Here we are with another rather technical update! Last time I was posting some information about how I want to get more diversity into the game graphics by switching parts of the character set on the fly while the player moves through the world. That actually raised an interesting new problem: how to handle tasks with different priorities!
Up to now there were only two possible priorities: tasks that need to be done during the currently displayed frame (like color RAM scrolling or inserting new characters at the border of the screen) and tasks that only need to be finished eventually during the next frames (like scrolling the currently invisible double buffer or checking for trigger areas for events). The character set swapping adds another priority: in theory it can take quite long and there is no need to have it finished in the next 2-3 frames, it is ok even if it takes e.g. 10 frames or so. Instead of patching this into the existing engine I decided to do it right from the start and be prepared for any upcoming additional tasks. Which means: implement a task scheduler!
What does a task scheduler do? It makes sure, that most of the processor time is spent on the tasks with the highest priority. I simplified the concept a bit, so that higher priority tasks are always finished before lower priority tasks are continued. The implementation is actually simple, although there is some mean stack fiddling involved and it needed a bit of head scratching until I got it right. The interface of the scheduler module has only two routines: task_add, which adds a new task with a given priority and might switch to it immediately (if it is the highest priority), and task_done, which is called by a task when it is done and selects the next highest priority task to be executed. All that is needed is to modify the stack such, that the RTI instruction at the end of the interrupt routine jumps to the right task. Apologies for the clumsy block diagram trying to depict this with an example. Did I mention that I am not a graphician?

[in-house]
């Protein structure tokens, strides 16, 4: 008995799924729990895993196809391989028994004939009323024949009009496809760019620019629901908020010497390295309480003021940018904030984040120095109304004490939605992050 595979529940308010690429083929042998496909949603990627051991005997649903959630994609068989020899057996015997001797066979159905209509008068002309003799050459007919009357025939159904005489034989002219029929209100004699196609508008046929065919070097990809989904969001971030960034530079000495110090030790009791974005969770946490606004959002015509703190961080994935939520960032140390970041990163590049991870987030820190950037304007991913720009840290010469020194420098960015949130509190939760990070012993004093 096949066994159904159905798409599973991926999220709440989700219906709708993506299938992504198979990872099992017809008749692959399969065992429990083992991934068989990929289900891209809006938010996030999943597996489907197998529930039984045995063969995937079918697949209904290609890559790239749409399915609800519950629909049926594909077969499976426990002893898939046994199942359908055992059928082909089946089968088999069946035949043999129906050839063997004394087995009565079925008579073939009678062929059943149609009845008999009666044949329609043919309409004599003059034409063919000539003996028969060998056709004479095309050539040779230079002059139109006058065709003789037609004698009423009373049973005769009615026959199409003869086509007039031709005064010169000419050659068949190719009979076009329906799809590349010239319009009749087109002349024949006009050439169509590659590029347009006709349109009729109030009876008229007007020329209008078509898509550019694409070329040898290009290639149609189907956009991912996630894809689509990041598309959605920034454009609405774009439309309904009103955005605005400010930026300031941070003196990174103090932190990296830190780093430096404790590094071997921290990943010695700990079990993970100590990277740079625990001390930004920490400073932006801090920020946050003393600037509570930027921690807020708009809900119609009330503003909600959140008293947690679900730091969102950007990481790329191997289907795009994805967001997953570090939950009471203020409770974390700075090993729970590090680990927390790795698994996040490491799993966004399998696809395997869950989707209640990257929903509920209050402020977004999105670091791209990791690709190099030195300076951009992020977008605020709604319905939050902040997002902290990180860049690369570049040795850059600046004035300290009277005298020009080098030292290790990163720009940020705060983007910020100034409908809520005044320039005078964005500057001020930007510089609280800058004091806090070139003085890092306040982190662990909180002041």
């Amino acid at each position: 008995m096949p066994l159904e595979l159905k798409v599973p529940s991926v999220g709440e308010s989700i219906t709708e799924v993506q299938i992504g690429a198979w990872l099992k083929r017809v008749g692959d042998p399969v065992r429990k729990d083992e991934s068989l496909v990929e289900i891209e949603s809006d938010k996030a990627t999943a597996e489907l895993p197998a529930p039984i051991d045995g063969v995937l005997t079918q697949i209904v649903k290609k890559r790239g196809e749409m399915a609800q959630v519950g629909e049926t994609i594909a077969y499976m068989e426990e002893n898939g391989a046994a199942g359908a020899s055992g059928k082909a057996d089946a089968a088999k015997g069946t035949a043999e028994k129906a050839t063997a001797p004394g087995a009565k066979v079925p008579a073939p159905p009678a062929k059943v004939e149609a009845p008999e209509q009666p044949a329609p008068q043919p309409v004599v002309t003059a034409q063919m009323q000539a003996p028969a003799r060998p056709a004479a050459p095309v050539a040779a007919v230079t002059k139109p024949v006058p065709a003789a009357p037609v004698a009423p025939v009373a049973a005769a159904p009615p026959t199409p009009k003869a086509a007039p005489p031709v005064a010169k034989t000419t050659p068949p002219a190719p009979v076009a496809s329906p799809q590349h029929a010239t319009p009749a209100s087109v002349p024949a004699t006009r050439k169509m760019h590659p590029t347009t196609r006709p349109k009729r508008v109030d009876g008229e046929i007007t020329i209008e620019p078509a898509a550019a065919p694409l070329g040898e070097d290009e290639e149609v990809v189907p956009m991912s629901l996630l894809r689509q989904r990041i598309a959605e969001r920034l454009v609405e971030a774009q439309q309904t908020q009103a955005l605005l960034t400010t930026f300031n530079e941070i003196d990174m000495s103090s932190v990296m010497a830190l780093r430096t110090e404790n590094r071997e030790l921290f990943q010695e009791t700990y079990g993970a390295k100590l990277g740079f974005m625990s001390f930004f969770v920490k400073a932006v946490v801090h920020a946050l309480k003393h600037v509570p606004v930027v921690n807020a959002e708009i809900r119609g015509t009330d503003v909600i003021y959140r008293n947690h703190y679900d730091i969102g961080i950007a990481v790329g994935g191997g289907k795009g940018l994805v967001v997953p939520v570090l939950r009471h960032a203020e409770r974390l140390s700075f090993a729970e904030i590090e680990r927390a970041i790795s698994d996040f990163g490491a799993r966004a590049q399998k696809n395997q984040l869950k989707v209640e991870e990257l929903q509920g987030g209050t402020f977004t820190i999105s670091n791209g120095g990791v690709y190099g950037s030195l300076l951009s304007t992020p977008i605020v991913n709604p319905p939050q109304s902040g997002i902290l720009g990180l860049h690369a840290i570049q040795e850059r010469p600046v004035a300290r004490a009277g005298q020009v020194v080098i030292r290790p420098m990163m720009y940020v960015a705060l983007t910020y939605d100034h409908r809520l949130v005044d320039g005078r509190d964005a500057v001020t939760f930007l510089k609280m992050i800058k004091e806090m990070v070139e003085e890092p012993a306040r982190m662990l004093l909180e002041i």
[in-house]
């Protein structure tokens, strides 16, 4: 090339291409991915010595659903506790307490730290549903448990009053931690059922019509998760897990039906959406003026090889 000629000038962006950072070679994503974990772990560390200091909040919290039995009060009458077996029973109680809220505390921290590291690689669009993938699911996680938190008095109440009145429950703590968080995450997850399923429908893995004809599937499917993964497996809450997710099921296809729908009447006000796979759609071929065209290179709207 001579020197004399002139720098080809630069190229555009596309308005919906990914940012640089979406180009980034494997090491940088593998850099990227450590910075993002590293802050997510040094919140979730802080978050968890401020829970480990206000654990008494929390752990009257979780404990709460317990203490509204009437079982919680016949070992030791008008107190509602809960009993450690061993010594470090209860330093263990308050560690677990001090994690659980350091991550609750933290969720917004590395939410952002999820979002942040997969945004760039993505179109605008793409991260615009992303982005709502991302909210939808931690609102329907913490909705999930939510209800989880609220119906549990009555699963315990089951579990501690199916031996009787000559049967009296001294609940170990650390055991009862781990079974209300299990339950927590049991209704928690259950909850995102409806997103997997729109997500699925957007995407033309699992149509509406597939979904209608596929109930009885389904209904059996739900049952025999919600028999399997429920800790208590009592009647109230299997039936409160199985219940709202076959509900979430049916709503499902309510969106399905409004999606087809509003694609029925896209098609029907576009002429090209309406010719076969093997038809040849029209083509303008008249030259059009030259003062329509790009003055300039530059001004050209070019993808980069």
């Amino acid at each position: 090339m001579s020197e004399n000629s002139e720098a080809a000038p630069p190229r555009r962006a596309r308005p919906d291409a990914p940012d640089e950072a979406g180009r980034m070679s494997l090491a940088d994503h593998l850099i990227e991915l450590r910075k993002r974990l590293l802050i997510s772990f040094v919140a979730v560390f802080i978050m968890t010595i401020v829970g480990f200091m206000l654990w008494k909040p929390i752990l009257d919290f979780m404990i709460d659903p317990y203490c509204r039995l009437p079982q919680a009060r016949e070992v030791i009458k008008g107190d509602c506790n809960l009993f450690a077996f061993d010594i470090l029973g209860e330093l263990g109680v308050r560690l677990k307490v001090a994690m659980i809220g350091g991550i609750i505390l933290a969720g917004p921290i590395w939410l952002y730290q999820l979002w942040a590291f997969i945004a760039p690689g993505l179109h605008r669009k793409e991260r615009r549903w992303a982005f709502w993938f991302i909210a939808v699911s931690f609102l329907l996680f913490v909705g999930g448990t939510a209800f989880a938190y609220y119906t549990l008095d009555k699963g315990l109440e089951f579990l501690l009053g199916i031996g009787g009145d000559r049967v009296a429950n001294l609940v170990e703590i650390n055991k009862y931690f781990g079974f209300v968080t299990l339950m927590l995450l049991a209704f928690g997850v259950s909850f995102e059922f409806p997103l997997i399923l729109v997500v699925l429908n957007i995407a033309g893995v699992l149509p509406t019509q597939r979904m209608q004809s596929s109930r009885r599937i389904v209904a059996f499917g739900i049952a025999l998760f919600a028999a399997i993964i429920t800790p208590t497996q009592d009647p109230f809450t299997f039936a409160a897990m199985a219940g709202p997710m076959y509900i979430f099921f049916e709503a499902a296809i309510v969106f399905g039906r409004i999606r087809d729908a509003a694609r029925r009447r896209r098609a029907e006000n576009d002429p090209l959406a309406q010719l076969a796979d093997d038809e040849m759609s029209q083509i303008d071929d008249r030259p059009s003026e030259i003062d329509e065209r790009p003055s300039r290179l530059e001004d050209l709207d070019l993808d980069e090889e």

In any case: implementation is done and unit tests are passing (yay!), so I am looking forward to put this new module into good use!